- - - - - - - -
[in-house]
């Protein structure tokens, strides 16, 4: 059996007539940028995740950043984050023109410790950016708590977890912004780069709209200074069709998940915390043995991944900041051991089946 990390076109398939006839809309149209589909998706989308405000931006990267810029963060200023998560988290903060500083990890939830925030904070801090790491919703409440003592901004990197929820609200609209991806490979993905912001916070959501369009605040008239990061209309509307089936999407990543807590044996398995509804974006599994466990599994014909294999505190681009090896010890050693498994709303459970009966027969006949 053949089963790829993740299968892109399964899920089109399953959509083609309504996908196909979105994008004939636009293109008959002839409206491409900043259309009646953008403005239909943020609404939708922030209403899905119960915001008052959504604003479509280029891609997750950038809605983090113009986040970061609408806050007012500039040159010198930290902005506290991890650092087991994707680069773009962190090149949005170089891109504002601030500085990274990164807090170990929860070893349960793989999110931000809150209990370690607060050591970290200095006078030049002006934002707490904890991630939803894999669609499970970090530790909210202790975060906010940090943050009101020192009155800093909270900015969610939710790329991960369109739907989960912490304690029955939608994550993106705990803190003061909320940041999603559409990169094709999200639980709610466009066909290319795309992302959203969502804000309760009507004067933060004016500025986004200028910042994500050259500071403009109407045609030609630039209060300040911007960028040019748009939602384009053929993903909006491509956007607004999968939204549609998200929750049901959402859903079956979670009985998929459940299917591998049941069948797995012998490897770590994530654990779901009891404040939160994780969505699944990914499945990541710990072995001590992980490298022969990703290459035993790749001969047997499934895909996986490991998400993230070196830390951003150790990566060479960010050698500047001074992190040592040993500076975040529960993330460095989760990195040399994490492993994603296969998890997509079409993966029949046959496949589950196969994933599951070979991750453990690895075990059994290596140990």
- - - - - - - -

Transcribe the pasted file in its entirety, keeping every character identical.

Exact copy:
[in-house]
């Protein structure tokens, strides 16, 4: 059996007539940028995740950043984050023109410790950016708590977890912004780069709209200074069709998940915390043995991944900041051991089946 990390076109398939006839809309149209589909998706989308405000931006990267810029963060200023998560988290903060500083990890939830925030904070801090790491919703409440003592901004990197929820609200609209991806490979993905912001916070959501369009605040008239990061209309509307089936999407990543807590044996398995509804974006599994466990599994014909294999505190681009090896010890050693498994709303459970009966027969006949 053949089963790829993740299968892109399964899920089109399953959509083609309504996908196909979105994008004939636009293109008959002839409206491409900043259309009646953008403005239909943020609404939708922030209403899905119960915001008052959504604003479509280029891609997750950038809605983090113009986040970061609408806050007012500039040159010198930290902005506290991890650092087991994707680069773009962190090149949005170089891109504002601030500085990274990164807090170990929860070893349960793989999110931000809150209990370690607060050591970290200095006078030049002006934002707490904890991630939803894999669609499970970090530790909210202790975060906010940090943050009101020192009155800093909270900015969610939710790329991960369109739907989960912490304690029955939608994550993106705990803190003061909320940041999603559409990169094709999200639980709610466009066909290319795309992302959203969502804000309760009507004067933060004016500025986004200028910042994500050259500071403009109407045609030609630039209060300040911007960028040019748009939602384009053929993903909006491509956007607004999968939204549609998200929750049901959402859903079956979670009985998929459940299917591998049941069948797995012998490897770590994530654990779901009891404040939160994780969505699944990914499945990541710990072995001590992980490298022969990703290459035993790749001969047997499934895909996986490991998400993230070196830390951003150790990566060479960010050698500047001074992190040592040993500076975040529960993330460095989760990195040399994490492993994603296969998890997509079409993966029949046959496949589950196969994933599951070979991750453990690895075990059994290596140990």